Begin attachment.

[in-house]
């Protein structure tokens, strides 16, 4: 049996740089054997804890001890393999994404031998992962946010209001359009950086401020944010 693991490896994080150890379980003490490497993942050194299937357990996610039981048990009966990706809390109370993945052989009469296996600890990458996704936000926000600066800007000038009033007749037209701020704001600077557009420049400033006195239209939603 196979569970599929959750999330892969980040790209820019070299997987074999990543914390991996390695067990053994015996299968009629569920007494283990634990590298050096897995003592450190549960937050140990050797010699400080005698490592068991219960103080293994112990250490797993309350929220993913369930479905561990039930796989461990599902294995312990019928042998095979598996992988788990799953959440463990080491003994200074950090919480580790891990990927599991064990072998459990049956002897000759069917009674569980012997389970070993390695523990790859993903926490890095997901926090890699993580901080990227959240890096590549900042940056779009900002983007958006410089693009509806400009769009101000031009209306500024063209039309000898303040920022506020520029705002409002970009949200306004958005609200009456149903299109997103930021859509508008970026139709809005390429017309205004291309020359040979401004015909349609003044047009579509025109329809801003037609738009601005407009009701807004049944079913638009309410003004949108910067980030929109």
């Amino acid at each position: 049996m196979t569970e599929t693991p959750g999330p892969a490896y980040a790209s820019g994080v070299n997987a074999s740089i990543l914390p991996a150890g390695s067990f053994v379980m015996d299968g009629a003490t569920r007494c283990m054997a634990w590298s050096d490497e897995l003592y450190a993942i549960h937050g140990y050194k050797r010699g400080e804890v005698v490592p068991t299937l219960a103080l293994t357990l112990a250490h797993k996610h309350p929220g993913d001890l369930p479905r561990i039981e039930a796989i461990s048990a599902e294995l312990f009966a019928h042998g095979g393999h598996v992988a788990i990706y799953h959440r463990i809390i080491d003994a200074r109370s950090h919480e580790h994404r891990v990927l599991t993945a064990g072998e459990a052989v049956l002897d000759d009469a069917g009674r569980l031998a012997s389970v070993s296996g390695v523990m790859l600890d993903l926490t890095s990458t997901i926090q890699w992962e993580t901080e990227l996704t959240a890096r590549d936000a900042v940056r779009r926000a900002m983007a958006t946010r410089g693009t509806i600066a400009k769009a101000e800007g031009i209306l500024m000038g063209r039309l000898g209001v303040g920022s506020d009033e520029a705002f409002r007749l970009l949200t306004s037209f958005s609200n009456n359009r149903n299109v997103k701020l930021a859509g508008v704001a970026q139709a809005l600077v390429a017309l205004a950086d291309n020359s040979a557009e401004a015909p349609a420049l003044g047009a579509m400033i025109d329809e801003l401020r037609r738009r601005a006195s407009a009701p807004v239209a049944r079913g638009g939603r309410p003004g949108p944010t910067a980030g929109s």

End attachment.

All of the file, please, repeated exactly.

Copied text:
[in-house]
């Protein structure tokens, strides 16, 4: 049996740089054997804890001890393999994404031998992962946010209001359009950086401020944010 693991490896994080150890379980003490490497993942050194299937357990996610039981048990009966990706809390109370993945052989009469296996600890990458996704936000926000600066800007000038009033007749037209701020704001600077557009420049400033006195239209939603 196979569970599929959750999330892969980040790209820019070299997987074999990543914390991996390695067990053994015996299968009629569920007494283990634990590298050096897995003592450190549960937050140990050797010699400080005698490592068991219960103080293994112990250490797993309350929220993913369930479905561990039930796989461990599902294995312990019928042998095979598996992988788990799953959440463990080491003994200074950090919480580790891990990927599991064990072998459990049956002897000759069917009674569980012997389970070993390695523990790859993903926490890095997901926090890699993580901080990227959240890096590549900042940056779009900002983007958006410089693009509806400009769009101000031009209306500024063209039309000898303040920022506020520029705002409002970009949200306004958005609200009456149903299109997103930021859509508008970026139709809005390429017309205004291309020359040979401004015909349609003044047009579509025109329809801003037609738009601005407009009701807004049944079913638009309410003004949108910067980030929109």
């Amino acid at each position: 049996m196979t569970e599929t693991p959750g999330p892969a490896y980040a790209s820019g994080v070299n997987a074999s740089i990543l914390p991996a150890g390695s067990f053994v379980m015996d299968g009629a003490t569920r007494c283990m054997a634990w590298s050096d490497e897995l003592y450190a993942i549960h937050g140990y050194k050797r010699g400080e804890v005698v490592p068991t299937l219960a103080l293994t357990l112990a250490h797993k996610h309350p929220g993913d001890l369930p479905r561990i039981e039930a796989i461990s048990a599902e294995l312990f009966a019928h042998g095979g393999h598996v992988a788990i990706y799953h959440r463990i809390i080491d003994a200074r109370s950090h919480e580790h994404r891990v990927l599991t993945a064990g072998e459990a052989v049956l002897d000759d009469a069917g009674r569980l031998a012997s389970v070993s296996g390695v523990m790859l600890d993903l926490t890095s990458t997901i926090q890699w992962e993580t901080e990227l996704t959240a890096r590549d936000a900042v940056r779009r926000a900002m983007a958006t946010r410089g693009t509806i600066a400009k769009a101000e800007g031009i209306l500024m000038g063209r039309l000898g209001v303040g920022s506020d009033e520029a705002f409002r007749l970009l949200t306004s037209f958005s609200n009456n359009r149903n299109v997103k701020l930021a859509g508008v704001a970026q139709a809005l600077v390429a017309l205004a950086d291309n020359s040979a557009e401004a015909p349609a420049l003044g047009a579509m400033i025109d329809e801003l401020r037609r738009r601005a006195s407009a009701p807004v239209a049944r079913g638009g939603r309410p003004g949108p944010t910067a980030g929109s």